Sunday, December 28, 2008

Plagiarism Operates at Fawcett Hospital

There's a new way to treat heartburn in our little town. Local physician Alvaro Bada says this about it: This procedure can significantly improve quality of life for our patients. Many reflux patients are unable to drink carbonated beverages, caffeine or eat rich foods or fruit without triggering reflux.

Strangely enough, Dr. William E. Kelly Jr. at Henrico (Virginia) Doctors' Hospital, describes the same procedure this way: EsophyX can signficantly improve quality of life for our patients. Many reflux patients are unable to drink carbonated beverages, caffeine or eat rich foods or fruit without triggering reflux.

And amazingly, Dr. Paul Cirangle of San Francisco explains the procedure like this: EsophyX can signficantly improve quality of life for our patients. Many reflux patients are unable to drink carbonated beverages, caffeine or eat rich foods or fruit without triggering reflux.

Back in our town, Bada's partner, Domingo Galliano, adds to the discussion: Recent studies of EsophyX have shown that the procedure can reduce patients' dependence on medications with 80 percent of patients remaining symptom free after two years and experiencing a dramatic improvement in their quality of life. We are very excited to be able to offer our patiewnts the same incredible benefits with minimal risk.

But Kelley in Virginia "said" it first, back on June 23: Recent studies of EsophyX have shown that the procedure can reduce patients' dependence on meedications with 80 perc ent of patients remaining symptom free after two years and experiencing a dramatic improvement in their quality of life. We are very excited to be able to offer our patiewnts the same incredible benefits with minimal risk.

Even the San Francisco doctor said it more than a month before the local guys got around to saying it: Recent studies of EsophyX have shown that the procedure can reduce patients' dependence on meedications with 80 perc ent of patients remaining symptom free after two years and experiencing a dramatic improvement in their quality of life. We are very excited to be able to offer our patiewnts the same incredible benefits with minimal risk.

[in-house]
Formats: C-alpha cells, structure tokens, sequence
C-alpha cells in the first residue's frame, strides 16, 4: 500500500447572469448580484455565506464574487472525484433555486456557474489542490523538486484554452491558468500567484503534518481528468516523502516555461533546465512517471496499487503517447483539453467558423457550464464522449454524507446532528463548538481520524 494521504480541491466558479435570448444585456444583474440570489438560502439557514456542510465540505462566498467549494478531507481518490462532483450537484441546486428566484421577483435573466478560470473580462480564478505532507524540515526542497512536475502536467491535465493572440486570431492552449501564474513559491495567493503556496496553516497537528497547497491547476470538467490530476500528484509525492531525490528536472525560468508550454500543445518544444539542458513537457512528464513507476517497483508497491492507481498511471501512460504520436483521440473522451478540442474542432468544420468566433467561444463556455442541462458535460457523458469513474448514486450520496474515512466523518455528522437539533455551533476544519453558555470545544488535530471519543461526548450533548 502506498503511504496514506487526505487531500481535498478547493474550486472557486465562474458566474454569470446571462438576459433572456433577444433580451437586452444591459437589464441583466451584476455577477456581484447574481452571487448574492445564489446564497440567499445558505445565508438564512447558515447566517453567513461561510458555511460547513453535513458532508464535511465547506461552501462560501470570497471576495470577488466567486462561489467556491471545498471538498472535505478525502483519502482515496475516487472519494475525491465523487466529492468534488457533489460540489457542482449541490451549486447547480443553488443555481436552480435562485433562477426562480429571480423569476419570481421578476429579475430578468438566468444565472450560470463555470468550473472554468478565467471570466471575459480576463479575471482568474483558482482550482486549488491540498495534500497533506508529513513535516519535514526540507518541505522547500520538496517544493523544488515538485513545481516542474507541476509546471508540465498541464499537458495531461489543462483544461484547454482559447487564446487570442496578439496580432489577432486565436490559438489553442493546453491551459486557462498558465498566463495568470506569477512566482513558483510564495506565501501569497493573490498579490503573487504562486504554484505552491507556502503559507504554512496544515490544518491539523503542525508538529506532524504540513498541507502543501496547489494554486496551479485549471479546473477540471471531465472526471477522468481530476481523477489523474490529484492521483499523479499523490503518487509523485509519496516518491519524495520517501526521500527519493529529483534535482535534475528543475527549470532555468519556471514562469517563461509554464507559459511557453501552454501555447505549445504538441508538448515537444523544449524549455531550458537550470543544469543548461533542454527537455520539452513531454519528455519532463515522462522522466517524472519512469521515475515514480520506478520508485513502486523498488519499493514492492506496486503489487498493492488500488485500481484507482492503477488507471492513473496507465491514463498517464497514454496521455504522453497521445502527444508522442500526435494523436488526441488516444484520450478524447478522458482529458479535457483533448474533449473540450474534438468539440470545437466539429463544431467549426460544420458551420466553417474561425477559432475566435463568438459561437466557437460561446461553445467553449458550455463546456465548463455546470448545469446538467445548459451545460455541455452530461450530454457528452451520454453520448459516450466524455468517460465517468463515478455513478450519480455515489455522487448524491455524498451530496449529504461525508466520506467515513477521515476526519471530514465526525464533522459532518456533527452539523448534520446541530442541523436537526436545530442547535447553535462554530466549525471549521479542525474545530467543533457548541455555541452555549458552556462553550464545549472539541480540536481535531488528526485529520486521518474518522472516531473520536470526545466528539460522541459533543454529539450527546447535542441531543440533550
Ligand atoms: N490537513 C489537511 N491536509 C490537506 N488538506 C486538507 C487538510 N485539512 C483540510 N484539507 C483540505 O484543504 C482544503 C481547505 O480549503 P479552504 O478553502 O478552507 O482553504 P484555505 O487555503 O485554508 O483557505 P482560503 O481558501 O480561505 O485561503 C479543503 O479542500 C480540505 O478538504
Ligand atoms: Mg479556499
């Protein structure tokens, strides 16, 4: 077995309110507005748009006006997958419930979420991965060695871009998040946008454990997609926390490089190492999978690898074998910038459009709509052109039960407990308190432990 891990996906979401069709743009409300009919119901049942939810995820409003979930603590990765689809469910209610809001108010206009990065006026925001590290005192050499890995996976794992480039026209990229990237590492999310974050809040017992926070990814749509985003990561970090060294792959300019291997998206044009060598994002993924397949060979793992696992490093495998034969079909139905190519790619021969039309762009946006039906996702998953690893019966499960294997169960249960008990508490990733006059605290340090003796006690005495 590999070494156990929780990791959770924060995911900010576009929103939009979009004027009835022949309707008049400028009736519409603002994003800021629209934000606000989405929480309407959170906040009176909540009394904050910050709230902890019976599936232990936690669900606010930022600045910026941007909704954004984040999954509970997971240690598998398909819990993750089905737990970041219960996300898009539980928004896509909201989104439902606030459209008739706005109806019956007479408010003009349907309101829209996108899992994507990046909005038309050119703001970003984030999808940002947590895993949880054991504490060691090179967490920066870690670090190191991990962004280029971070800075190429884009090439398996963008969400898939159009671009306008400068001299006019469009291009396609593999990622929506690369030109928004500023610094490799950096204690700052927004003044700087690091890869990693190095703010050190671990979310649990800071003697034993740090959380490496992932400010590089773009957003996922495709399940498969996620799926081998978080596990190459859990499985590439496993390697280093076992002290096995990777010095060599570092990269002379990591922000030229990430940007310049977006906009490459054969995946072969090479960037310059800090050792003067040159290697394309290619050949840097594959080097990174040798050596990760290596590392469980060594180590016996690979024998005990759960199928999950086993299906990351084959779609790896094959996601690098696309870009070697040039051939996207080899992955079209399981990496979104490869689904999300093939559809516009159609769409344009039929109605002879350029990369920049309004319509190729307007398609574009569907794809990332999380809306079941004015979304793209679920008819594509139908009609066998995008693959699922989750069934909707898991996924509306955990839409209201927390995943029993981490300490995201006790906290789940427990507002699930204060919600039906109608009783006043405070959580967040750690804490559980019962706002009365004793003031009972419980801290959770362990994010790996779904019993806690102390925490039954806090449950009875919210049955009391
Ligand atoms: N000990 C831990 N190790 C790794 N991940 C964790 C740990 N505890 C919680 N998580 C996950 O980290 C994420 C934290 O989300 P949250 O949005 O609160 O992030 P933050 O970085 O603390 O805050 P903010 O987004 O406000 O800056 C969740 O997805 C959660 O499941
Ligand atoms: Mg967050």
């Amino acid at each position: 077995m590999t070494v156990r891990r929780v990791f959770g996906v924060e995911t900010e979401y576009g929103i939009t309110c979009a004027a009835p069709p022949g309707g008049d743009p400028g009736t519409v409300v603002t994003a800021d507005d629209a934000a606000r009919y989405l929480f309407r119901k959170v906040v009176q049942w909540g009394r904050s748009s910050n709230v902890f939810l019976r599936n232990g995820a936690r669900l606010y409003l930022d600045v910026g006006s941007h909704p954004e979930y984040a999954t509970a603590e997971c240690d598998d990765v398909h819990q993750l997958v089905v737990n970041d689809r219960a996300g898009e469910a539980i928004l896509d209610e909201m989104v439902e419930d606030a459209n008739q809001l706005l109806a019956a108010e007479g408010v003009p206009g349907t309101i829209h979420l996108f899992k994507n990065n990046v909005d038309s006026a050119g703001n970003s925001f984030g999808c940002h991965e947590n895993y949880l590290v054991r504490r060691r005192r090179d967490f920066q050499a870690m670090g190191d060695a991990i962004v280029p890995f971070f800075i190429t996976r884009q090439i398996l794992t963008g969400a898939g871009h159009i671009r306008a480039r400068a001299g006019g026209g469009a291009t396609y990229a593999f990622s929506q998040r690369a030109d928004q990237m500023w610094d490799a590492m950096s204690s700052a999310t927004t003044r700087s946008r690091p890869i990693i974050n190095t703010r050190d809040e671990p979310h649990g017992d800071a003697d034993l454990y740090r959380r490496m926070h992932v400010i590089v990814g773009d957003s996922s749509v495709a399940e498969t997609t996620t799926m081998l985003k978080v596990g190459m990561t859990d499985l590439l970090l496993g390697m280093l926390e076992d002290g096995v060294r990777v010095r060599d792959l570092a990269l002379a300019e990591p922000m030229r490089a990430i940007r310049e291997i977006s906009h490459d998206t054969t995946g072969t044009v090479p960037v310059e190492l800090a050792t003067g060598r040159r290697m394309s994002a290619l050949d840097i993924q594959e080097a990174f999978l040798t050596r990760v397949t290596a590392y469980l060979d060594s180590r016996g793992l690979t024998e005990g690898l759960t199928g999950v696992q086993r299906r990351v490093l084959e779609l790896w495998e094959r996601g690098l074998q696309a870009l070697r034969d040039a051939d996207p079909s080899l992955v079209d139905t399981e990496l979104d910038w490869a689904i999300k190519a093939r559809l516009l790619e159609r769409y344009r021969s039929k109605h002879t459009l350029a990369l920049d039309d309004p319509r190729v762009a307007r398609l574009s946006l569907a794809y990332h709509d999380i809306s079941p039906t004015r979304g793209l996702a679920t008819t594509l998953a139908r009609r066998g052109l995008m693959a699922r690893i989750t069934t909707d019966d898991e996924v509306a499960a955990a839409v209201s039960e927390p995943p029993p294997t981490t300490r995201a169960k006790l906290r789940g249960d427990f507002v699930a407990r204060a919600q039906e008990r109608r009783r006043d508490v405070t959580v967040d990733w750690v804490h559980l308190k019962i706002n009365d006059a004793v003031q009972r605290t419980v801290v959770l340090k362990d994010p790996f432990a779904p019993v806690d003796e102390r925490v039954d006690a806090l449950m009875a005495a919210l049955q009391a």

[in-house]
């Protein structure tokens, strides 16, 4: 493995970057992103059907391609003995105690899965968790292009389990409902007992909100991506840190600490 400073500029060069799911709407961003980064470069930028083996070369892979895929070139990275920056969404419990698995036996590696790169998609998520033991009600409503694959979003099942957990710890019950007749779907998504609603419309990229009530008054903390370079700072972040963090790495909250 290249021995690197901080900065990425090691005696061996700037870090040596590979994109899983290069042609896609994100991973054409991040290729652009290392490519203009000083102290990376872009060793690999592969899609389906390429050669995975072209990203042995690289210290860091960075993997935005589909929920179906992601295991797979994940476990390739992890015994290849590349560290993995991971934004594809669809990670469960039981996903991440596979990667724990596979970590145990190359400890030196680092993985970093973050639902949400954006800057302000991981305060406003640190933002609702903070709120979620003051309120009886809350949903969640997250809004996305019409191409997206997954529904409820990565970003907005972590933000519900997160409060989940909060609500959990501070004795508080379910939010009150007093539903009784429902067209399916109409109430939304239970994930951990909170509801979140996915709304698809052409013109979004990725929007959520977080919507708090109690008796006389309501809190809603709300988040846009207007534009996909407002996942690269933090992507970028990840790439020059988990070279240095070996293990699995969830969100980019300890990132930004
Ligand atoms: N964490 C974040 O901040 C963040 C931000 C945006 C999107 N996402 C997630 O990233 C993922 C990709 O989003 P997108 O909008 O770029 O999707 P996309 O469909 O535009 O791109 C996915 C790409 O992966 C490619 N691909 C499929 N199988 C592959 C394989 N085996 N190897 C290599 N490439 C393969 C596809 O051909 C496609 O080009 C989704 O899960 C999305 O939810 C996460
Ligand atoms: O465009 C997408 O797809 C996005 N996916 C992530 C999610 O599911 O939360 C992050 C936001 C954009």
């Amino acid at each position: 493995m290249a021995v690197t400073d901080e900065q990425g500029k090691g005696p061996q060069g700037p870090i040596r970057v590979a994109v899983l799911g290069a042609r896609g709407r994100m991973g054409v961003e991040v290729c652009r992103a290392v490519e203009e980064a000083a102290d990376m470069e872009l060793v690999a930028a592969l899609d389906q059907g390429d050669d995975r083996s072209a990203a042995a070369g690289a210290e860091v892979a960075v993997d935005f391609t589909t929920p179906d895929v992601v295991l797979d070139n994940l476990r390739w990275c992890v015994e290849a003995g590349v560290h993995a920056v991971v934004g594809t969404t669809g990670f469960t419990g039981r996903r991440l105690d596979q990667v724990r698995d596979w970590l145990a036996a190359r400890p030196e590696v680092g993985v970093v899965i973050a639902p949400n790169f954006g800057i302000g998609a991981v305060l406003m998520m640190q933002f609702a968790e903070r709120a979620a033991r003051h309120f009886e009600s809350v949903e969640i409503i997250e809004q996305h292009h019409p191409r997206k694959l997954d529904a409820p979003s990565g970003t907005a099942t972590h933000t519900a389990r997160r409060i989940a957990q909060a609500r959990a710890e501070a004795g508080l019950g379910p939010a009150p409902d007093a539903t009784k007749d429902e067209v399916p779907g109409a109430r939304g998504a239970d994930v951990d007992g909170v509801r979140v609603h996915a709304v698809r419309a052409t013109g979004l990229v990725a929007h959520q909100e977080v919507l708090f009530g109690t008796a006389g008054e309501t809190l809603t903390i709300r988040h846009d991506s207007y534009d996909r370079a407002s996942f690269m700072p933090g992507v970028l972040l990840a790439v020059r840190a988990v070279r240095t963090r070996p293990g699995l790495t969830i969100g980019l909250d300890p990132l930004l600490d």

There's quite a bit more, but you get the picture.

So, what's so bad about this obvious marketeering? Michelle Ritter, the local writer, put her name on the story and failed to use quotes or attributions; doing so tells Charlotte Sun newspaper readers she wrote it. That's clearly a lie for which there is a specific name: plagiarism. But the plagiarist doesn't sully only her own reputation; she draws others into the journalistic muck.


Ritter puts prefabricated quotes into the mouths of the local doctors, as if they had really said those things.

And Feeling Fit editor Jennifer Wadsworth publishes the fake as a news feature, probably unaware that Ritter is now a three-time winner in the 2008 plagiarism scorecard.

All in all, about a full third of the wordage Ritter claims as her own has a common source with the public relations writers for hospitals in Virginia and California. Old Word Wolf suspects a manufacturer's brochure or news release. At least the California and Virginia practitioners distributed generic notices, possessing an ethical compass that steered them away from claiming the words and work of others as their personal productions.
In other medical news, the Lake Placid Journal's edition of Feeling Fit wants readers to recognize the herb known as St. John's Wort. Here is the identification.

1 comment:

  1. Former NPSun subscriberMon Dec 29, 04:16:00 PM

    I am a subscriber (soon to be former) to the North Port Sun, which is basically the Charlotte Sun but isn't because SCMG says it isn't by putting "North Port Sun" at the top of the paper.

    It's not fair to the car dealers, money lenders and rent to own centers that they can't have their own articles also.

    Why can't we find out how easy it is to buy a new car at 14 percent interest at sticker price than driving all over and haggling for the best price.

    And why can't we learn how easy it is to go to a cash advance store and borrow money every week to spend more than we earn at a mere 385 percent annual interest rate.

    And someone from a rental center should tell us in an "article" how renting a 32" TV for 52 weeks at a cost of only $24.95 a week ($1297.40 total) is better than buying one for $200.

    Newspapers without objective journalism would be easier and better for business. And what's good for business is what's good for America.
    Excuse me now, I must go. Meeting DDR at the Yacht Club for lunch aboard his yacht, The S.S. Minnow.

    Ritter's "article" is associated with a press release she issued on 8/22/08. Fawcett is owned by Hospital Corp of America, who if you check their website, are touting this surgery through hospitals they own in 20 states and the United Kingdom.

    http://www.fawcetthospital.com/CustomPage.asp?guidCustomContentID={C17A5567-220F-463D-94C6-AE7212B4DC50}

    DDR and son should at least charge them for the space. Special this week, buy one Advertorial — get one free.

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